For more, take a look at my blog post, “Will the Democrats’ insurance reform plan make car insurance more affordable?”

‘Excessive’ prices

Under the existing Insurance Code, the Insurance Commissioner (aka the Director of the Michigan Department of Insurance and Financial Services (DIFS)) can regulate auto insurance prices only if they’re determined to be “excessive.” (MCL 500.2109)

And, as noted above and in the Insurance Code, a “rate shall not be held to be excessive unless the rate is unreasonably high for the insurance coverage provided and “a reasonable degree of competition does not exist for the insurance” in Michigan’s auto insurance marketplace. (MCL 500.2109(1)(a))

‘Reasonable degree of competition’

So, you ask, why is it “effectively impossible” to prove that “a reasonable degree of competition does not exist” in the Michigan auto insurance marketplace? Well, for starters, consider the factors that go into the “reasonable degree of competition” analysis:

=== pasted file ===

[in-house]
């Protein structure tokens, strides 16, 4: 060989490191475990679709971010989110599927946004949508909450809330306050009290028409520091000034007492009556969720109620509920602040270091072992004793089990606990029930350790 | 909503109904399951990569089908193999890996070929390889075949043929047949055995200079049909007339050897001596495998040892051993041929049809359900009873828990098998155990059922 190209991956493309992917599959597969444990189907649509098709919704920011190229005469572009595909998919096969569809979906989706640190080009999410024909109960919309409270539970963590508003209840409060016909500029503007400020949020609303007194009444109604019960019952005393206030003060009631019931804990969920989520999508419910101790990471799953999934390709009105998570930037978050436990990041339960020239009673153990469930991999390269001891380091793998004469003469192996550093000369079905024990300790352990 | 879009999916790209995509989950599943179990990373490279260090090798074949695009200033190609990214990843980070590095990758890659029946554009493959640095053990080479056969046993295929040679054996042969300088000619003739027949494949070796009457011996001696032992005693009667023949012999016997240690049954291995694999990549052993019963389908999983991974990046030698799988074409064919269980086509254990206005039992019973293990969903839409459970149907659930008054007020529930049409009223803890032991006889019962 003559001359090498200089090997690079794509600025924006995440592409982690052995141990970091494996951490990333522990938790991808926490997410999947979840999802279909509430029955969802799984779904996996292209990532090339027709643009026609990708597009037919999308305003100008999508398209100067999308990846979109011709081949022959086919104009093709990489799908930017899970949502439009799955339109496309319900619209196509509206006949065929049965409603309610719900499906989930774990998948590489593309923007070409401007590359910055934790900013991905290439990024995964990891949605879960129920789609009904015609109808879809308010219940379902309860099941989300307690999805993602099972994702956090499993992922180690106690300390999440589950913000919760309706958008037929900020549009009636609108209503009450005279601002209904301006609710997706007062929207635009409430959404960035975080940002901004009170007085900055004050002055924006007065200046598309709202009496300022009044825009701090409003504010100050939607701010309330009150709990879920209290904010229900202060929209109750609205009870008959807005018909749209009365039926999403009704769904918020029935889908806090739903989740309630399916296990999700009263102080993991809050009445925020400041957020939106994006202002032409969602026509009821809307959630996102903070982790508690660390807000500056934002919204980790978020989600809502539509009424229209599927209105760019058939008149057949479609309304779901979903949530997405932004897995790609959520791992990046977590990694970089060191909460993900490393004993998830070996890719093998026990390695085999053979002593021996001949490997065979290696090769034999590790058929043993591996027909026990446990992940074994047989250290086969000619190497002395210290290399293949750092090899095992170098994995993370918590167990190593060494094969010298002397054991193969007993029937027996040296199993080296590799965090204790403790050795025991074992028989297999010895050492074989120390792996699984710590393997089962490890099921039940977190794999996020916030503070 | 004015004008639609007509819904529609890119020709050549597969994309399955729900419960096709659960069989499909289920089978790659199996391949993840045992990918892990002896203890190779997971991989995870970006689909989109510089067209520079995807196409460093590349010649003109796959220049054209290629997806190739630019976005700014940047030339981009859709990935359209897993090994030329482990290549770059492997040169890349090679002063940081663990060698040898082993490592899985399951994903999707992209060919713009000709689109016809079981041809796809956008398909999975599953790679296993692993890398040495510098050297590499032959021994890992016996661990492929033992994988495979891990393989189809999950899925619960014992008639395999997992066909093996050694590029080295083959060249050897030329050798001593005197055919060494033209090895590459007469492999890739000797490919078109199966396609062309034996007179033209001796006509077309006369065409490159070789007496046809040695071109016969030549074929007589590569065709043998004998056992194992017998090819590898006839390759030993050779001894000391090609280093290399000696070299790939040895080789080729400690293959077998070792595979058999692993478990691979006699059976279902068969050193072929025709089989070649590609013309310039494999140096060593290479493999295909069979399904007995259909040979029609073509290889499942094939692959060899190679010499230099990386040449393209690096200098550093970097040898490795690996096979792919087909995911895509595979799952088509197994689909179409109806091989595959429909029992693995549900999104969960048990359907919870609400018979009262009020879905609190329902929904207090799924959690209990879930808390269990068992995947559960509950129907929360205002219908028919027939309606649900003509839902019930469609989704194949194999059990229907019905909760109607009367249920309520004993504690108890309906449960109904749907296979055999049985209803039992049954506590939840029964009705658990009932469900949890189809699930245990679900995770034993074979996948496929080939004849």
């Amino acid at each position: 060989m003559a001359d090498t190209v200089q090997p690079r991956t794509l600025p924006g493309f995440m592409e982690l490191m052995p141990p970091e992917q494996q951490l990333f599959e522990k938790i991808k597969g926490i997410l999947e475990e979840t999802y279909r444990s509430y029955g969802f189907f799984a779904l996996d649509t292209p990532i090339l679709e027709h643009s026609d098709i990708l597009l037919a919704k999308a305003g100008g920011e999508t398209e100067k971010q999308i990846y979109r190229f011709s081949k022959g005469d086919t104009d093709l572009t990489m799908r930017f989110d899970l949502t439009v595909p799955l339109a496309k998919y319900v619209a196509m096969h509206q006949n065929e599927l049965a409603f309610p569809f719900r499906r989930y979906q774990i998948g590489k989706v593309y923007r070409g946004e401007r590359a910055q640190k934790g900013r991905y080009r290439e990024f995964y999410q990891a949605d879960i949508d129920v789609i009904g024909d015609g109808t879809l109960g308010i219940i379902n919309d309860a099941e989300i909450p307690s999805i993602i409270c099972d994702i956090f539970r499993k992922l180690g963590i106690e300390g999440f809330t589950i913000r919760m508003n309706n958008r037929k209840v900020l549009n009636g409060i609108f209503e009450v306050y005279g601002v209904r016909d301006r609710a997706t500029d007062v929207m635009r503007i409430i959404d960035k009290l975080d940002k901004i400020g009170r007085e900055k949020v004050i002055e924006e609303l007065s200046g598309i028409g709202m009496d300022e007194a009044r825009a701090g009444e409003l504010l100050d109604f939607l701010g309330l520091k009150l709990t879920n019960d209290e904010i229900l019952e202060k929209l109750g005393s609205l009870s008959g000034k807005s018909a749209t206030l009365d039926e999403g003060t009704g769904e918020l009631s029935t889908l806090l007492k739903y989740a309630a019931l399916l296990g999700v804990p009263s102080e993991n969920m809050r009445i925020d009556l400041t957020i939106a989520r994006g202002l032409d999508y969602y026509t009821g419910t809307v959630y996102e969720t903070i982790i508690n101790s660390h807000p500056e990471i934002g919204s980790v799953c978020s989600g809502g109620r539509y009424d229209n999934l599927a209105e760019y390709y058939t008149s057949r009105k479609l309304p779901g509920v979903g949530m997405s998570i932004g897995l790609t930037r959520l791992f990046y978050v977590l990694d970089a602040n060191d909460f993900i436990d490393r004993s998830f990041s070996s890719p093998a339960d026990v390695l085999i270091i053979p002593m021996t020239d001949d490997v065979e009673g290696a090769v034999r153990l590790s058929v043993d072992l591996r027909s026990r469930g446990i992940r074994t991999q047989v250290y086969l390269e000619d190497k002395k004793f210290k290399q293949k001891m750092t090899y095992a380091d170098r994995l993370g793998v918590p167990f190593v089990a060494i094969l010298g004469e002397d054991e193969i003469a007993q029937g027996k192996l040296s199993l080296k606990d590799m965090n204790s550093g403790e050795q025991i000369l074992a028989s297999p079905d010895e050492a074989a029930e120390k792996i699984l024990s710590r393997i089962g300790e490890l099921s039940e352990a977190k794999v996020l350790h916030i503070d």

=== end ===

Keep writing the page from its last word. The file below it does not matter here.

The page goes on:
• Statutory factors: “A determination concerning the existence of a reasonable degree of competition with respect to subsection (1)(a) shall take into account a reasonable spectrum of relevant economic tests, including the number of insurers actively engaged in writing the insurance in question, the present availability of such insurance compared to its availability in comparable past periods, the underwriting return of that insurance over a period of time sufficient to assure reliability in relation to the risk associated with that insurance, and the difficulty encountered by new insurers in entering the market in order to compete for the writing of that insurance.” (MCL 500.2109(2))